Pre Car Bomb Noise

Pre Car Bomb Noise

“I see your face, and I let you own me.”
“Come have at us we are strong.”
– Julian Plenti

The Mona Lisa of Car Bombs

Photo Credit: K. Shawn Edgar

A street and a sidewalk.
A bluff of storefronts.
A smattering of food carts.

At Camden subpharm,
looking for ramped-up lollies,
we meet two broken dollies.

Rug-haired ladies
filled with breath,
toe tips to split ends.

We say seductively,
“The cars are double parked.”
They spit back raw ill street noise,
jittery with cable confusion.

Passing trolls, rubber eyeballing us,
glitch-pause in their hurried
march over Camden concrete.

We say humbly,
“Desire is the mixing of red and blue wires
when purple is the color of self destruction.”
Their eyelid blush rises with comprehension,
as bouldery men toting black bags push past.

A dolly’s bared limbs are sinew-held.
Half empty, half filled; they smell of
plastic-wrapped hothouse flowers,
alive out of season. Undead lilies.

We say vexingly,
“You taste just like the river Styx.”

The dollies’ lolly sticks sag now.
We lift d2’s grayed-out wings.
She flew … once upon a time.
We reset d1’s crashed mainframe.
She knew … once upon a time.

The dollies, unfamiliar with ease,
punch our bright pulsing sockets,
nerve twitch, muscle spasm jolt.
All landmarks dissolving into sparkles,
our house lights dim for the show,
and then spike red again.

The darkness spins our dials around
the bend again, refreshing a message
recently lost:

A heart that fuels a body in space,
fuels not the dark matter in between.
The key that triggers a car’s ignition,
fuels not the body that sets the charge.

Our dollies turn away toward subpharm fixes
as Camden street surfers converge on desire
and we bathe our sore sockets in the heavy hum
of pre car bomb noise.

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16 thoughts on “Pre Car Bomb Noise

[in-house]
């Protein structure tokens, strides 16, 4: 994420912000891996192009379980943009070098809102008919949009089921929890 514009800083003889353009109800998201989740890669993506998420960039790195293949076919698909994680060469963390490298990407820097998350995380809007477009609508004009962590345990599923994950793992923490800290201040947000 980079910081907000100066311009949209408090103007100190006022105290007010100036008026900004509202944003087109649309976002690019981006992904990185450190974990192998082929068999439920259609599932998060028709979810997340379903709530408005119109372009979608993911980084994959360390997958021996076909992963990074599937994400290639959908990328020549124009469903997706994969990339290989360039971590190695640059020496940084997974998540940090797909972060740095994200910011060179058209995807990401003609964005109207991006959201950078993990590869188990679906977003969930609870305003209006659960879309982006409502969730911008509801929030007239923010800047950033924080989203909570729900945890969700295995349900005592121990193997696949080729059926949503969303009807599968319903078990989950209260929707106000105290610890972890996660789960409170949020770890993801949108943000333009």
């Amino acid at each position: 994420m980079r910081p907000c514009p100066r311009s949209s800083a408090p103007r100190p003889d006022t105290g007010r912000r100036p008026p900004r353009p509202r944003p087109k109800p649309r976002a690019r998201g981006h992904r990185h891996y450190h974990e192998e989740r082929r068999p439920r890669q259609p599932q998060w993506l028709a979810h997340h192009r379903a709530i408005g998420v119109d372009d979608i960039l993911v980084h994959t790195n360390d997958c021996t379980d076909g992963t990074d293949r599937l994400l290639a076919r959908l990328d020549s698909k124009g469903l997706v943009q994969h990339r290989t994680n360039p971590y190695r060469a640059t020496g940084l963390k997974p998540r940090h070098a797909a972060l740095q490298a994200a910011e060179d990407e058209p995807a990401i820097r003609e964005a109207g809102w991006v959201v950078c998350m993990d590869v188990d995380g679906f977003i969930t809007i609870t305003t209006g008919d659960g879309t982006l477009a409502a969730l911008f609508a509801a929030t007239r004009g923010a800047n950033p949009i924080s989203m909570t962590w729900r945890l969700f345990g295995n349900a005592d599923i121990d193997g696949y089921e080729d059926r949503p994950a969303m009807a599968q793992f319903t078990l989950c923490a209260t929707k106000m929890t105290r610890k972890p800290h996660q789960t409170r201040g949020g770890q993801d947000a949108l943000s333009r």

• Thank you, Kellie. I’m so glad you liked it. As for the image, I shot the photos with my phone, added a lomo-fi filter and un-sharp mask, ticked up the exposure in certain places, and then put them together as one image using Photoshop. Magic!

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  1. Like the subject, Shawn. Very much.

    I always appreciate poems with a definite voice that reaches out to the whole of our world. This is where we establish connections. I see the same stuff happening in India, you write about the same stuff happening half a globe away.

    Very nice.

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    • Thank you, Mihir. Yours is one of the best comments I’ve received, and I appreciate your words very much. It’s good to make a big world smaller without limiting the potential and without losing the diversity. I usually strive to accomplish both the personal and the universal POV in one poem. A writing professor I had at university said a lot of my stories felt subjective and objective at the same time.

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  2. There is something about this that I can’t put my finger on that is like a weight and a balloon drawing me in two different directions. I love the story and the flow of it, it’s definitely got a distinct voice and I don’t think I can say what Mihir said any better than he did, I agree with his comment 100%. This is fantastic.

    Like

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